Kangan and Banak are located in the extreme south-eastern end of Bushehr Province, and they form the heart of Kangan County. At an average altitude of just 9 m above sea level, both settlements are very low-lying. Kangan is a port neighboured by the waters of the Persian Gulf to the west and the Zagros Mountains and city of Dashti in Fars Province to the east. Banak, meanwhile, is a town which is now all but linked to Kangan, with the consequence being that both settlements profoundly interact with each other. As a stopping point on the coastal road in southern Iran, as well as a seaport connected to others in the Gulf region, the combined Kangan-Banak settlement acts as a halfway-house for people and products which come, stay or leave. Their combined settlement area is 1,402 km2, nestling on the spot where the gentle slopes of the Zagros Mountains meet the sea.2 The port has a harbour that is 9 m deep, making it one of the most suitable places for sea-related activities in the area. However, large ships cannot land in Kangan, and instead it is used for fishing boats and smaller ships known as lenj.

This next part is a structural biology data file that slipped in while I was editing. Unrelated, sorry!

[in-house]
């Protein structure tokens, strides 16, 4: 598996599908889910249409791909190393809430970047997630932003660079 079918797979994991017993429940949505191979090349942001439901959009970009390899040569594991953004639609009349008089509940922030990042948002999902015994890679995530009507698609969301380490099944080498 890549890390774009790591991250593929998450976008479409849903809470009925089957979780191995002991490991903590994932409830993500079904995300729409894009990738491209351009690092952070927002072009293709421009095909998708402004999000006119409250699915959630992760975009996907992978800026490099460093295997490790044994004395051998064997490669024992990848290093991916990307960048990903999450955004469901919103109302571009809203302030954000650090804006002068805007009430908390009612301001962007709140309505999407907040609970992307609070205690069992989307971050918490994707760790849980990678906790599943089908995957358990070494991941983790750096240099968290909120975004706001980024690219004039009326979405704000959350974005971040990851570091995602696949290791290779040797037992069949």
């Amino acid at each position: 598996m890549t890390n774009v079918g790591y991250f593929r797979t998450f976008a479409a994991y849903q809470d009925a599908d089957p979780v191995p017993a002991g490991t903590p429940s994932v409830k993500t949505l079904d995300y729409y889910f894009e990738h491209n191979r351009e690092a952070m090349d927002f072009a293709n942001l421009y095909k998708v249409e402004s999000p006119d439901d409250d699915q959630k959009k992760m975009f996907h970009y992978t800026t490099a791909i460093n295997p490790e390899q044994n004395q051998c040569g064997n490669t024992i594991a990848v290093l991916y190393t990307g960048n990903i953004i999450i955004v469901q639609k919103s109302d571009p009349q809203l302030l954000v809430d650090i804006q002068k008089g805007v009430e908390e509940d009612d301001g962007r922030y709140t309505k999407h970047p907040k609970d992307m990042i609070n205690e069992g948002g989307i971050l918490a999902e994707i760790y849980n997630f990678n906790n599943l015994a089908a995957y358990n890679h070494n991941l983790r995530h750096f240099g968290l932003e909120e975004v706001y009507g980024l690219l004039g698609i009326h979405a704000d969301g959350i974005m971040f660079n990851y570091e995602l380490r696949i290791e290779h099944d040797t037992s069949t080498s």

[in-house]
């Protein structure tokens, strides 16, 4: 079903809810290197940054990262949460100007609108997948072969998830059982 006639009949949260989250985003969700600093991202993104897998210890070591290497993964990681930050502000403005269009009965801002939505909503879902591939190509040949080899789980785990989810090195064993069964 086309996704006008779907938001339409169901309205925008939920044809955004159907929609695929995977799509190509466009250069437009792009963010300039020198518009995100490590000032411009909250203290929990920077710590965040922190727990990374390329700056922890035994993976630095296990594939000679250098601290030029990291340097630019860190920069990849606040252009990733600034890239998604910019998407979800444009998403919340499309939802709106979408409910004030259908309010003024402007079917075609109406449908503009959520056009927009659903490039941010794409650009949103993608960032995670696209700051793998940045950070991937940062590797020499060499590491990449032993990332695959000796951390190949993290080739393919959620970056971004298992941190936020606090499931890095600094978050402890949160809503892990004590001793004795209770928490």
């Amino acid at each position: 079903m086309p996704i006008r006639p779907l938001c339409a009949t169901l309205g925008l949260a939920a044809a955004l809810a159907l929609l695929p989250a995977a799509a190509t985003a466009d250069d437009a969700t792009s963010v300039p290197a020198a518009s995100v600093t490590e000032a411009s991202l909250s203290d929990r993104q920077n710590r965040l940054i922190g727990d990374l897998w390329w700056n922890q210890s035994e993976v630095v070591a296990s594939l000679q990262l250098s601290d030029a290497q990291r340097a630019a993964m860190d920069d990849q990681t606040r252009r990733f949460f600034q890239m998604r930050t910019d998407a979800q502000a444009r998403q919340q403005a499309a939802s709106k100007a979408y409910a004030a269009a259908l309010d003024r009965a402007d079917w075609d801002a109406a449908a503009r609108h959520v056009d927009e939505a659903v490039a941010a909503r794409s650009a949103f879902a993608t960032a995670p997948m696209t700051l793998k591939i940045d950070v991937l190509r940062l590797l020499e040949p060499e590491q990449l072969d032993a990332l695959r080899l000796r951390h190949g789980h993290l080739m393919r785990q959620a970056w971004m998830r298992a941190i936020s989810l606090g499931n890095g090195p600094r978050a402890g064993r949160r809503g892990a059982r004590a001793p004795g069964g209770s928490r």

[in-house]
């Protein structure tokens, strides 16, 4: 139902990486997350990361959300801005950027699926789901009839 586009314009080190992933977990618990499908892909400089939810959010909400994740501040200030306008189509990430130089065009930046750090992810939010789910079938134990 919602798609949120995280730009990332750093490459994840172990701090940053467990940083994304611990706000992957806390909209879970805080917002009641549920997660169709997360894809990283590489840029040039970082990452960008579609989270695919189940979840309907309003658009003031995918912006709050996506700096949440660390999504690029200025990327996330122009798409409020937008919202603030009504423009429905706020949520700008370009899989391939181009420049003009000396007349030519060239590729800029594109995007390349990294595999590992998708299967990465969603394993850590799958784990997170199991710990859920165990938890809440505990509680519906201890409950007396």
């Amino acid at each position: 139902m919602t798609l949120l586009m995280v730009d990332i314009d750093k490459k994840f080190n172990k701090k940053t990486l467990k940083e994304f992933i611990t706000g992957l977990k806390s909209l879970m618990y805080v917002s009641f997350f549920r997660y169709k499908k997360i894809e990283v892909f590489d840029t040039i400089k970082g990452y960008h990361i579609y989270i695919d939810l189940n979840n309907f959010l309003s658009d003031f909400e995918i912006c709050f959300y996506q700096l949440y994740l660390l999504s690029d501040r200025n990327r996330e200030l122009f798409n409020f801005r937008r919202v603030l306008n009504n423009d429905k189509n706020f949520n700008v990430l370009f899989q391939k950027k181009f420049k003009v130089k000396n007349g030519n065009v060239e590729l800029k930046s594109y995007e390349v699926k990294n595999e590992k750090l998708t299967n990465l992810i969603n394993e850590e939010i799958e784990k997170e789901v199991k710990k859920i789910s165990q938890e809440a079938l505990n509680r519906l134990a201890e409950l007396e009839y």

Kangan County is a largely traditional area, with Kangan only being officially a municipality since 1953 (i.e. for only 60 years). It is also one of the most interesting areas along this northern coast of the Persian Gulf due to its natural and cultural attractions. In fact, the settlement of Kangan-Banak ‘plays an important historical, economical and strategic role in the region’.3 As Sani Al-Doleh writes in his invaluable book, Merat Albaldan, the historical background of this region dates to 336 BC when Alexander the Great sent food supplies to his troops via the port of Siraf (now Bander-e-Taheri), some 40 km to the south.4 Siraf was for a long period an important trading and commercial harbour for the Persian Gulf, and, as historians note, Kangan only began to develop after Siraf was heavily destroyed in the 10th century AD. By 1916, albeit still a small settlement, Kangan had grown enough to have its own customs house.5 As well as the wonderfully fish-populated sea, the beautiful inland mountains are the other key natural resource, along with the Mianloo mineral thermal springs to the north-east and Mond River to the north. Traditionally, the local architecture has adapted itself to the natural environment and climatic conditions: Nasoori Castle in Siraf’s old port is one of the most fascinating examples and has survived for hundreds of years.6